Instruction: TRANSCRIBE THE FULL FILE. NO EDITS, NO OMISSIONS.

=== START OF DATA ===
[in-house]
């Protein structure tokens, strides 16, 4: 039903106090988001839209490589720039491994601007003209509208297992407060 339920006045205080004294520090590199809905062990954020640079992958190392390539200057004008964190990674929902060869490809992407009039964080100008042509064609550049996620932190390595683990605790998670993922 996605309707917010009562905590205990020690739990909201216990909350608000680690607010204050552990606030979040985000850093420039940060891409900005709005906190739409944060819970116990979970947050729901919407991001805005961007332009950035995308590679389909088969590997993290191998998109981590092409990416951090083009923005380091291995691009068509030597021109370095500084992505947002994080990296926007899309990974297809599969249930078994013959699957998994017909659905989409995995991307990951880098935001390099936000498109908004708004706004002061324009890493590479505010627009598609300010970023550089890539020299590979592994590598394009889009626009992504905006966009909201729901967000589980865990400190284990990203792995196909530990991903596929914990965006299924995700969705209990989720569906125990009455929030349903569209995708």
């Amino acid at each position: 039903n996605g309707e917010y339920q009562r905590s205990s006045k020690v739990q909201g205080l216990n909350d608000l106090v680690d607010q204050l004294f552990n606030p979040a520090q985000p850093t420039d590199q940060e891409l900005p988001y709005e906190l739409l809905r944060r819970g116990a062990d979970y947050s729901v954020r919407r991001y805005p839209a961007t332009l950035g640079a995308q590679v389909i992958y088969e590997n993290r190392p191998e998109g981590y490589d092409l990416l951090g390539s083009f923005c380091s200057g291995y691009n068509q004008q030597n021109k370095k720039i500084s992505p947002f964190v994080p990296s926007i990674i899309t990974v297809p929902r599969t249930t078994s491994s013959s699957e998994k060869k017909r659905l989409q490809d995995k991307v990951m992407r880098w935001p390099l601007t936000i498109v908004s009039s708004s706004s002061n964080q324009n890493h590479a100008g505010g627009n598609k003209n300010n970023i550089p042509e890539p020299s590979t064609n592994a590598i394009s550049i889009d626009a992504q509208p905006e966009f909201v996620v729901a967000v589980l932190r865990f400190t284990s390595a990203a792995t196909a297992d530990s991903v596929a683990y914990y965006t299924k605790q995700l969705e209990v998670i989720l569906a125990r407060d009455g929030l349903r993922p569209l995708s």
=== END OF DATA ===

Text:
[in-house]
């Protein structure tokens, strides 16, 4: 039903106090988001839209490589720039491994601007003209509208297992407060 339920006045205080004294520090590199809905062990954020640079992958190392390539200057004008964190990674929902060869490809992407009039964080100008042509064609550049996620932190390595683990605790998670993922 996605309707917010009562905590205990020690739990909201216990909350608000680690607010204050552990606030979040985000850093420039940060891409900005709005906190739409944060819970116990979970947050729901919407991001805005961007332009950035995308590679389909088969590997993290191998998109981590092409990416951090083009923005380091291995691009068509030597021109370095500084992505947002994080990296926007899309990974297809599969249930078994013959699957998994017909659905989409995995991307990951880098935001390099936000498109908004708004706004002061324009890493590479505010627009598609300010970023550089890539020299590979592994590598394009889009626009992504905006966009909201729901967000589980865990400190284990990203792995196909530990991903596929914990965006299924995700969705209990989720569906125990009455929030349903569209995708």
């Amino acid at each position: 039903n996605g309707e917010y339920q009562r905590s205990s006045k020690v739990q909201g205080l216990n909350d608000l106090v680690d607010q204050l004294f552990n606030p979040a520090q985000p850093t420039d590199q940060e891409l900005p988001y709005e906190l739409l809905r944060r819970g116990a062990d979970y947050s729901v954020r919407r991001y805005p839209a961007t332009l950035g640079a995308q590679v389909i992958y088969e590997n993290r190392p191998e998109g981590y490589d092409l990416l951090g390539s083009f923005c380091s200057g291995y691009n068509q004008q030597n021109k370095k720039i500084s992505p947002f964190v994080p990296s926007i990674i899309t990974v297809p929902r599969t249930t078994s491994s013959s699957e998994k060869k017909r659905l989409q490809d995995k991307v990951m992407r880098w935001p390099l601007t936000i498109v908004s009039s708004s706004s002061n964080q324009n890493h590479a100008g505010g627009n598609k003209n300010n970023i550089p042509e890539p020299s590979t064609n592994a590598i394009s550049i889009d626009a992504q509208p905006e966009f909201v996620v729901a967000v589980l932190r865990f400190t284990s390595a990203a792995t196909a297992d530990s991903v596929a683990y914990y965006t299924k605790q995700l969705e209990v998670i989720l569906a125990r407060d009455g929030l349903r993922p569209l995708s």